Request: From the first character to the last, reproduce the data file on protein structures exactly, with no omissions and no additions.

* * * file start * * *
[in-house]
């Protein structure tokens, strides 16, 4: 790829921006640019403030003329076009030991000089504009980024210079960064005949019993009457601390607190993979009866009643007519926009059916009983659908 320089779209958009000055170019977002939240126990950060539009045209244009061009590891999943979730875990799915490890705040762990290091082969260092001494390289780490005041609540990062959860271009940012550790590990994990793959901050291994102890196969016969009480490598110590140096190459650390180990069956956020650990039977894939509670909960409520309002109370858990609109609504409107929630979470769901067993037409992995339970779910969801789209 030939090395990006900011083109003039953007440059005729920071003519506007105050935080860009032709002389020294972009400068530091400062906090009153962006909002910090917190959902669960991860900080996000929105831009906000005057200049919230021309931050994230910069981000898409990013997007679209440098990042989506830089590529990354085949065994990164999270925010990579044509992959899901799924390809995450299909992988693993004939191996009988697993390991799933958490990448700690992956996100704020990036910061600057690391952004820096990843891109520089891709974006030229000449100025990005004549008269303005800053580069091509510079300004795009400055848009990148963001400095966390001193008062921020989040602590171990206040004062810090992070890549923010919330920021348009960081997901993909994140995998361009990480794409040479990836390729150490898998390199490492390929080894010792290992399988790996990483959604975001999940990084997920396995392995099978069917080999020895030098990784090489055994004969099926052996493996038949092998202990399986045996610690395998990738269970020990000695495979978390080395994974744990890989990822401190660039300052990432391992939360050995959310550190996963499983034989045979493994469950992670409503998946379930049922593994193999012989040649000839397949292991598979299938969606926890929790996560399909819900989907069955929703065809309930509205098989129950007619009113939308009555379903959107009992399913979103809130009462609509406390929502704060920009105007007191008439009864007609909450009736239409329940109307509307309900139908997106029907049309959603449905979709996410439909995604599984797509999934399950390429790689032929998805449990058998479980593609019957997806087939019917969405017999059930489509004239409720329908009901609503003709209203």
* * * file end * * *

[in-house]
């Protein structure tokens, strides 16, 4: 790829921006640019403030003329076009030991000089504009980024210079960064005949019993009457601390607190993979009866009643007519926009059916009983659908 320089779209958009000055170019977002939240126990950060539009045209244009061009590891999943979730875990799915490890705040762990290091082969260092001494390289780490005041609540990062959860271009940012550790590990994990793959901050291994102890196969016969009480490598110590140096190459650390180990069956956020650990039977894939509670909960409520309002109370858990609109609504409107929630979470769901067993037409992995339970779910969801789209 030939090395990006900011083109003039953007440059005729920071003519506007105050935080860009032709002389020294972009400068530091400062906090009153962006909002910090917190959902669960991860900080996000929105831009906000005057200049919230021309931050994230910069981000898409990013997007679209440098990042989506830089590529990354085949065994990164999270925010990579044509992959899901799924390809995450299909992988693993004939191996009988697993390991799933958490990448700690992956996100704020990036910061600057690391952004820096990843891109520089891709974006030229000449100025990005004549008269303005800053580069091509510079300004795009400055848009990148963001400095966390001193008062921020989040602590171990206040004062810090992070890549923010919330920021348009960081997901993909994140995998361009990480794409040479990836390729150490898998390199490492390929080894010792290992399988790996990483959604975001999940990084997920396995392995099978069917080999020895030098990784090489055994004969099926052996493996038949092998202990399986045996610690395998990738269970020990000695495979978390080395994974744990890989990822401190660039300052990432391992939360050995959310550190996963499983034989045979493994469950992670409503998946379930049922593994193999012989040649000839397949292991598979299938969606926890929790996560399909819900989907069955929703065809309930509205098989129950007619009113939308009555379903959107009992399913979103809130009462609509406390929502704060920009105007007191008439009864007609909450009736239409329940109307509307309900139908997106029907049309959603449905979709996410439909995604599984797509999934399950390429790689032929998805449990058998479980593609019957997806087939019917969405017999059930489509004239409720329908009901609503003709209203």